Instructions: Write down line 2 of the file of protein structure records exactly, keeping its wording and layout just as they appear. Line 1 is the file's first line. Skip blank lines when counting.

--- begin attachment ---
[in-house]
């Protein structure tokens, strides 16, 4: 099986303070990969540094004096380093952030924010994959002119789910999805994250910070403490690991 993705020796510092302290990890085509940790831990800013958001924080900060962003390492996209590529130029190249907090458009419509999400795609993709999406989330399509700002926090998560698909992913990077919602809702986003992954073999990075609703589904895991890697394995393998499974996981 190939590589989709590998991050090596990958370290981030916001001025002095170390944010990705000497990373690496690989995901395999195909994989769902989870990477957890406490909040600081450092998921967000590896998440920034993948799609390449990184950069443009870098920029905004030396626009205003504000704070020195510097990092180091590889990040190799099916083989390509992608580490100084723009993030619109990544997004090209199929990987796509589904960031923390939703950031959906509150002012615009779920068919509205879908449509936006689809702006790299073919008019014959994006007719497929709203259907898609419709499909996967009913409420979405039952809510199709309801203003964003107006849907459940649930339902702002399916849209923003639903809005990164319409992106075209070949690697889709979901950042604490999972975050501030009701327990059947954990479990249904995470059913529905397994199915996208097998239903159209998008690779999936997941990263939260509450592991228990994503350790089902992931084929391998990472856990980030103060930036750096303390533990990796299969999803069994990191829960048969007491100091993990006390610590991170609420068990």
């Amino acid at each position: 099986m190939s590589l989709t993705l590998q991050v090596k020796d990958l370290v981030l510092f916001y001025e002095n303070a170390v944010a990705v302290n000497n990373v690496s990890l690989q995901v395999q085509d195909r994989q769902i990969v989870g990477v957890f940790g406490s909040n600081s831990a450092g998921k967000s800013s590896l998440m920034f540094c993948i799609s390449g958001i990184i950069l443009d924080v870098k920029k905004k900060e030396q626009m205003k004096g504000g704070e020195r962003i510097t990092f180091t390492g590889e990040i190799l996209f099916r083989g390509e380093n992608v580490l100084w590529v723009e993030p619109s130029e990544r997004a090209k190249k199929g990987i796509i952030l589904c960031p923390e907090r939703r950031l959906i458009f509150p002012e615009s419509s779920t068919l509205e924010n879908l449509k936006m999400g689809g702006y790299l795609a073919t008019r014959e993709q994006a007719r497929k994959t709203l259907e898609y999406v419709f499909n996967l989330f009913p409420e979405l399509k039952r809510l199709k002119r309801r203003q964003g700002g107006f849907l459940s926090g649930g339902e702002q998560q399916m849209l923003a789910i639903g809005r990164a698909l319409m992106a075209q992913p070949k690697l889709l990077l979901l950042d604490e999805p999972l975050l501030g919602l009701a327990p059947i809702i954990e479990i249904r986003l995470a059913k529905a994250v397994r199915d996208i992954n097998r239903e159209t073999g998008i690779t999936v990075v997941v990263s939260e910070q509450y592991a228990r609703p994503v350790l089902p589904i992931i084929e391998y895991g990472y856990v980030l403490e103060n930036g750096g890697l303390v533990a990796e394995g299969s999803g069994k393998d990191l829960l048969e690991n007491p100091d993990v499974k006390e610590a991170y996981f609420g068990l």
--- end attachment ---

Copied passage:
């Protein structure tokens, strides 16, 4: 099986303070990969540094004096380093952030924010994959002119789910999805994250910070403490690991 993705020796510092302290990890085509940790831990800013958001924080900060962003390492996209590529130029190249907090458009419509999400795609993709999406989330399509700002926090998560698909992913990077919602809702986003992954073999990075609703589904895991890697394995393998499974996981 190939590589989709590998991050090596990958370290981030916001001025002095170390944010990705000497990373690496690989995901395999195909994989769902989870990477957890406490909040600081450092998921967000590896998440920034993948799609390449990184950069443009870098920029905004030396626009205003504000704070020195510097990092180091590889990040190799099916083989390509992608580490100084723009993030619109990544997004090209199929990987796509589904960031923390939703950031959906509150002012615009779920068919509205879908449509936006689809702006790299073919008019014959994006007719497929709203259907898609419709499909996967009913409420979405039952809510199709309801203003964003107006849907459940649930339902702002399916849209923003639903809005990164319409992106075209070949690697889709979901950042604490999972975050501030009701327990059947954990479990249904995470059913529905397994199915996208097998239903159209998008690779999936997941990263939260509450592991228990994503350790089902992931084929391998990472856990980030103060930036750096303390533990990796299969999803069994990191829960048969007491100091993990006390610590991170609420068990």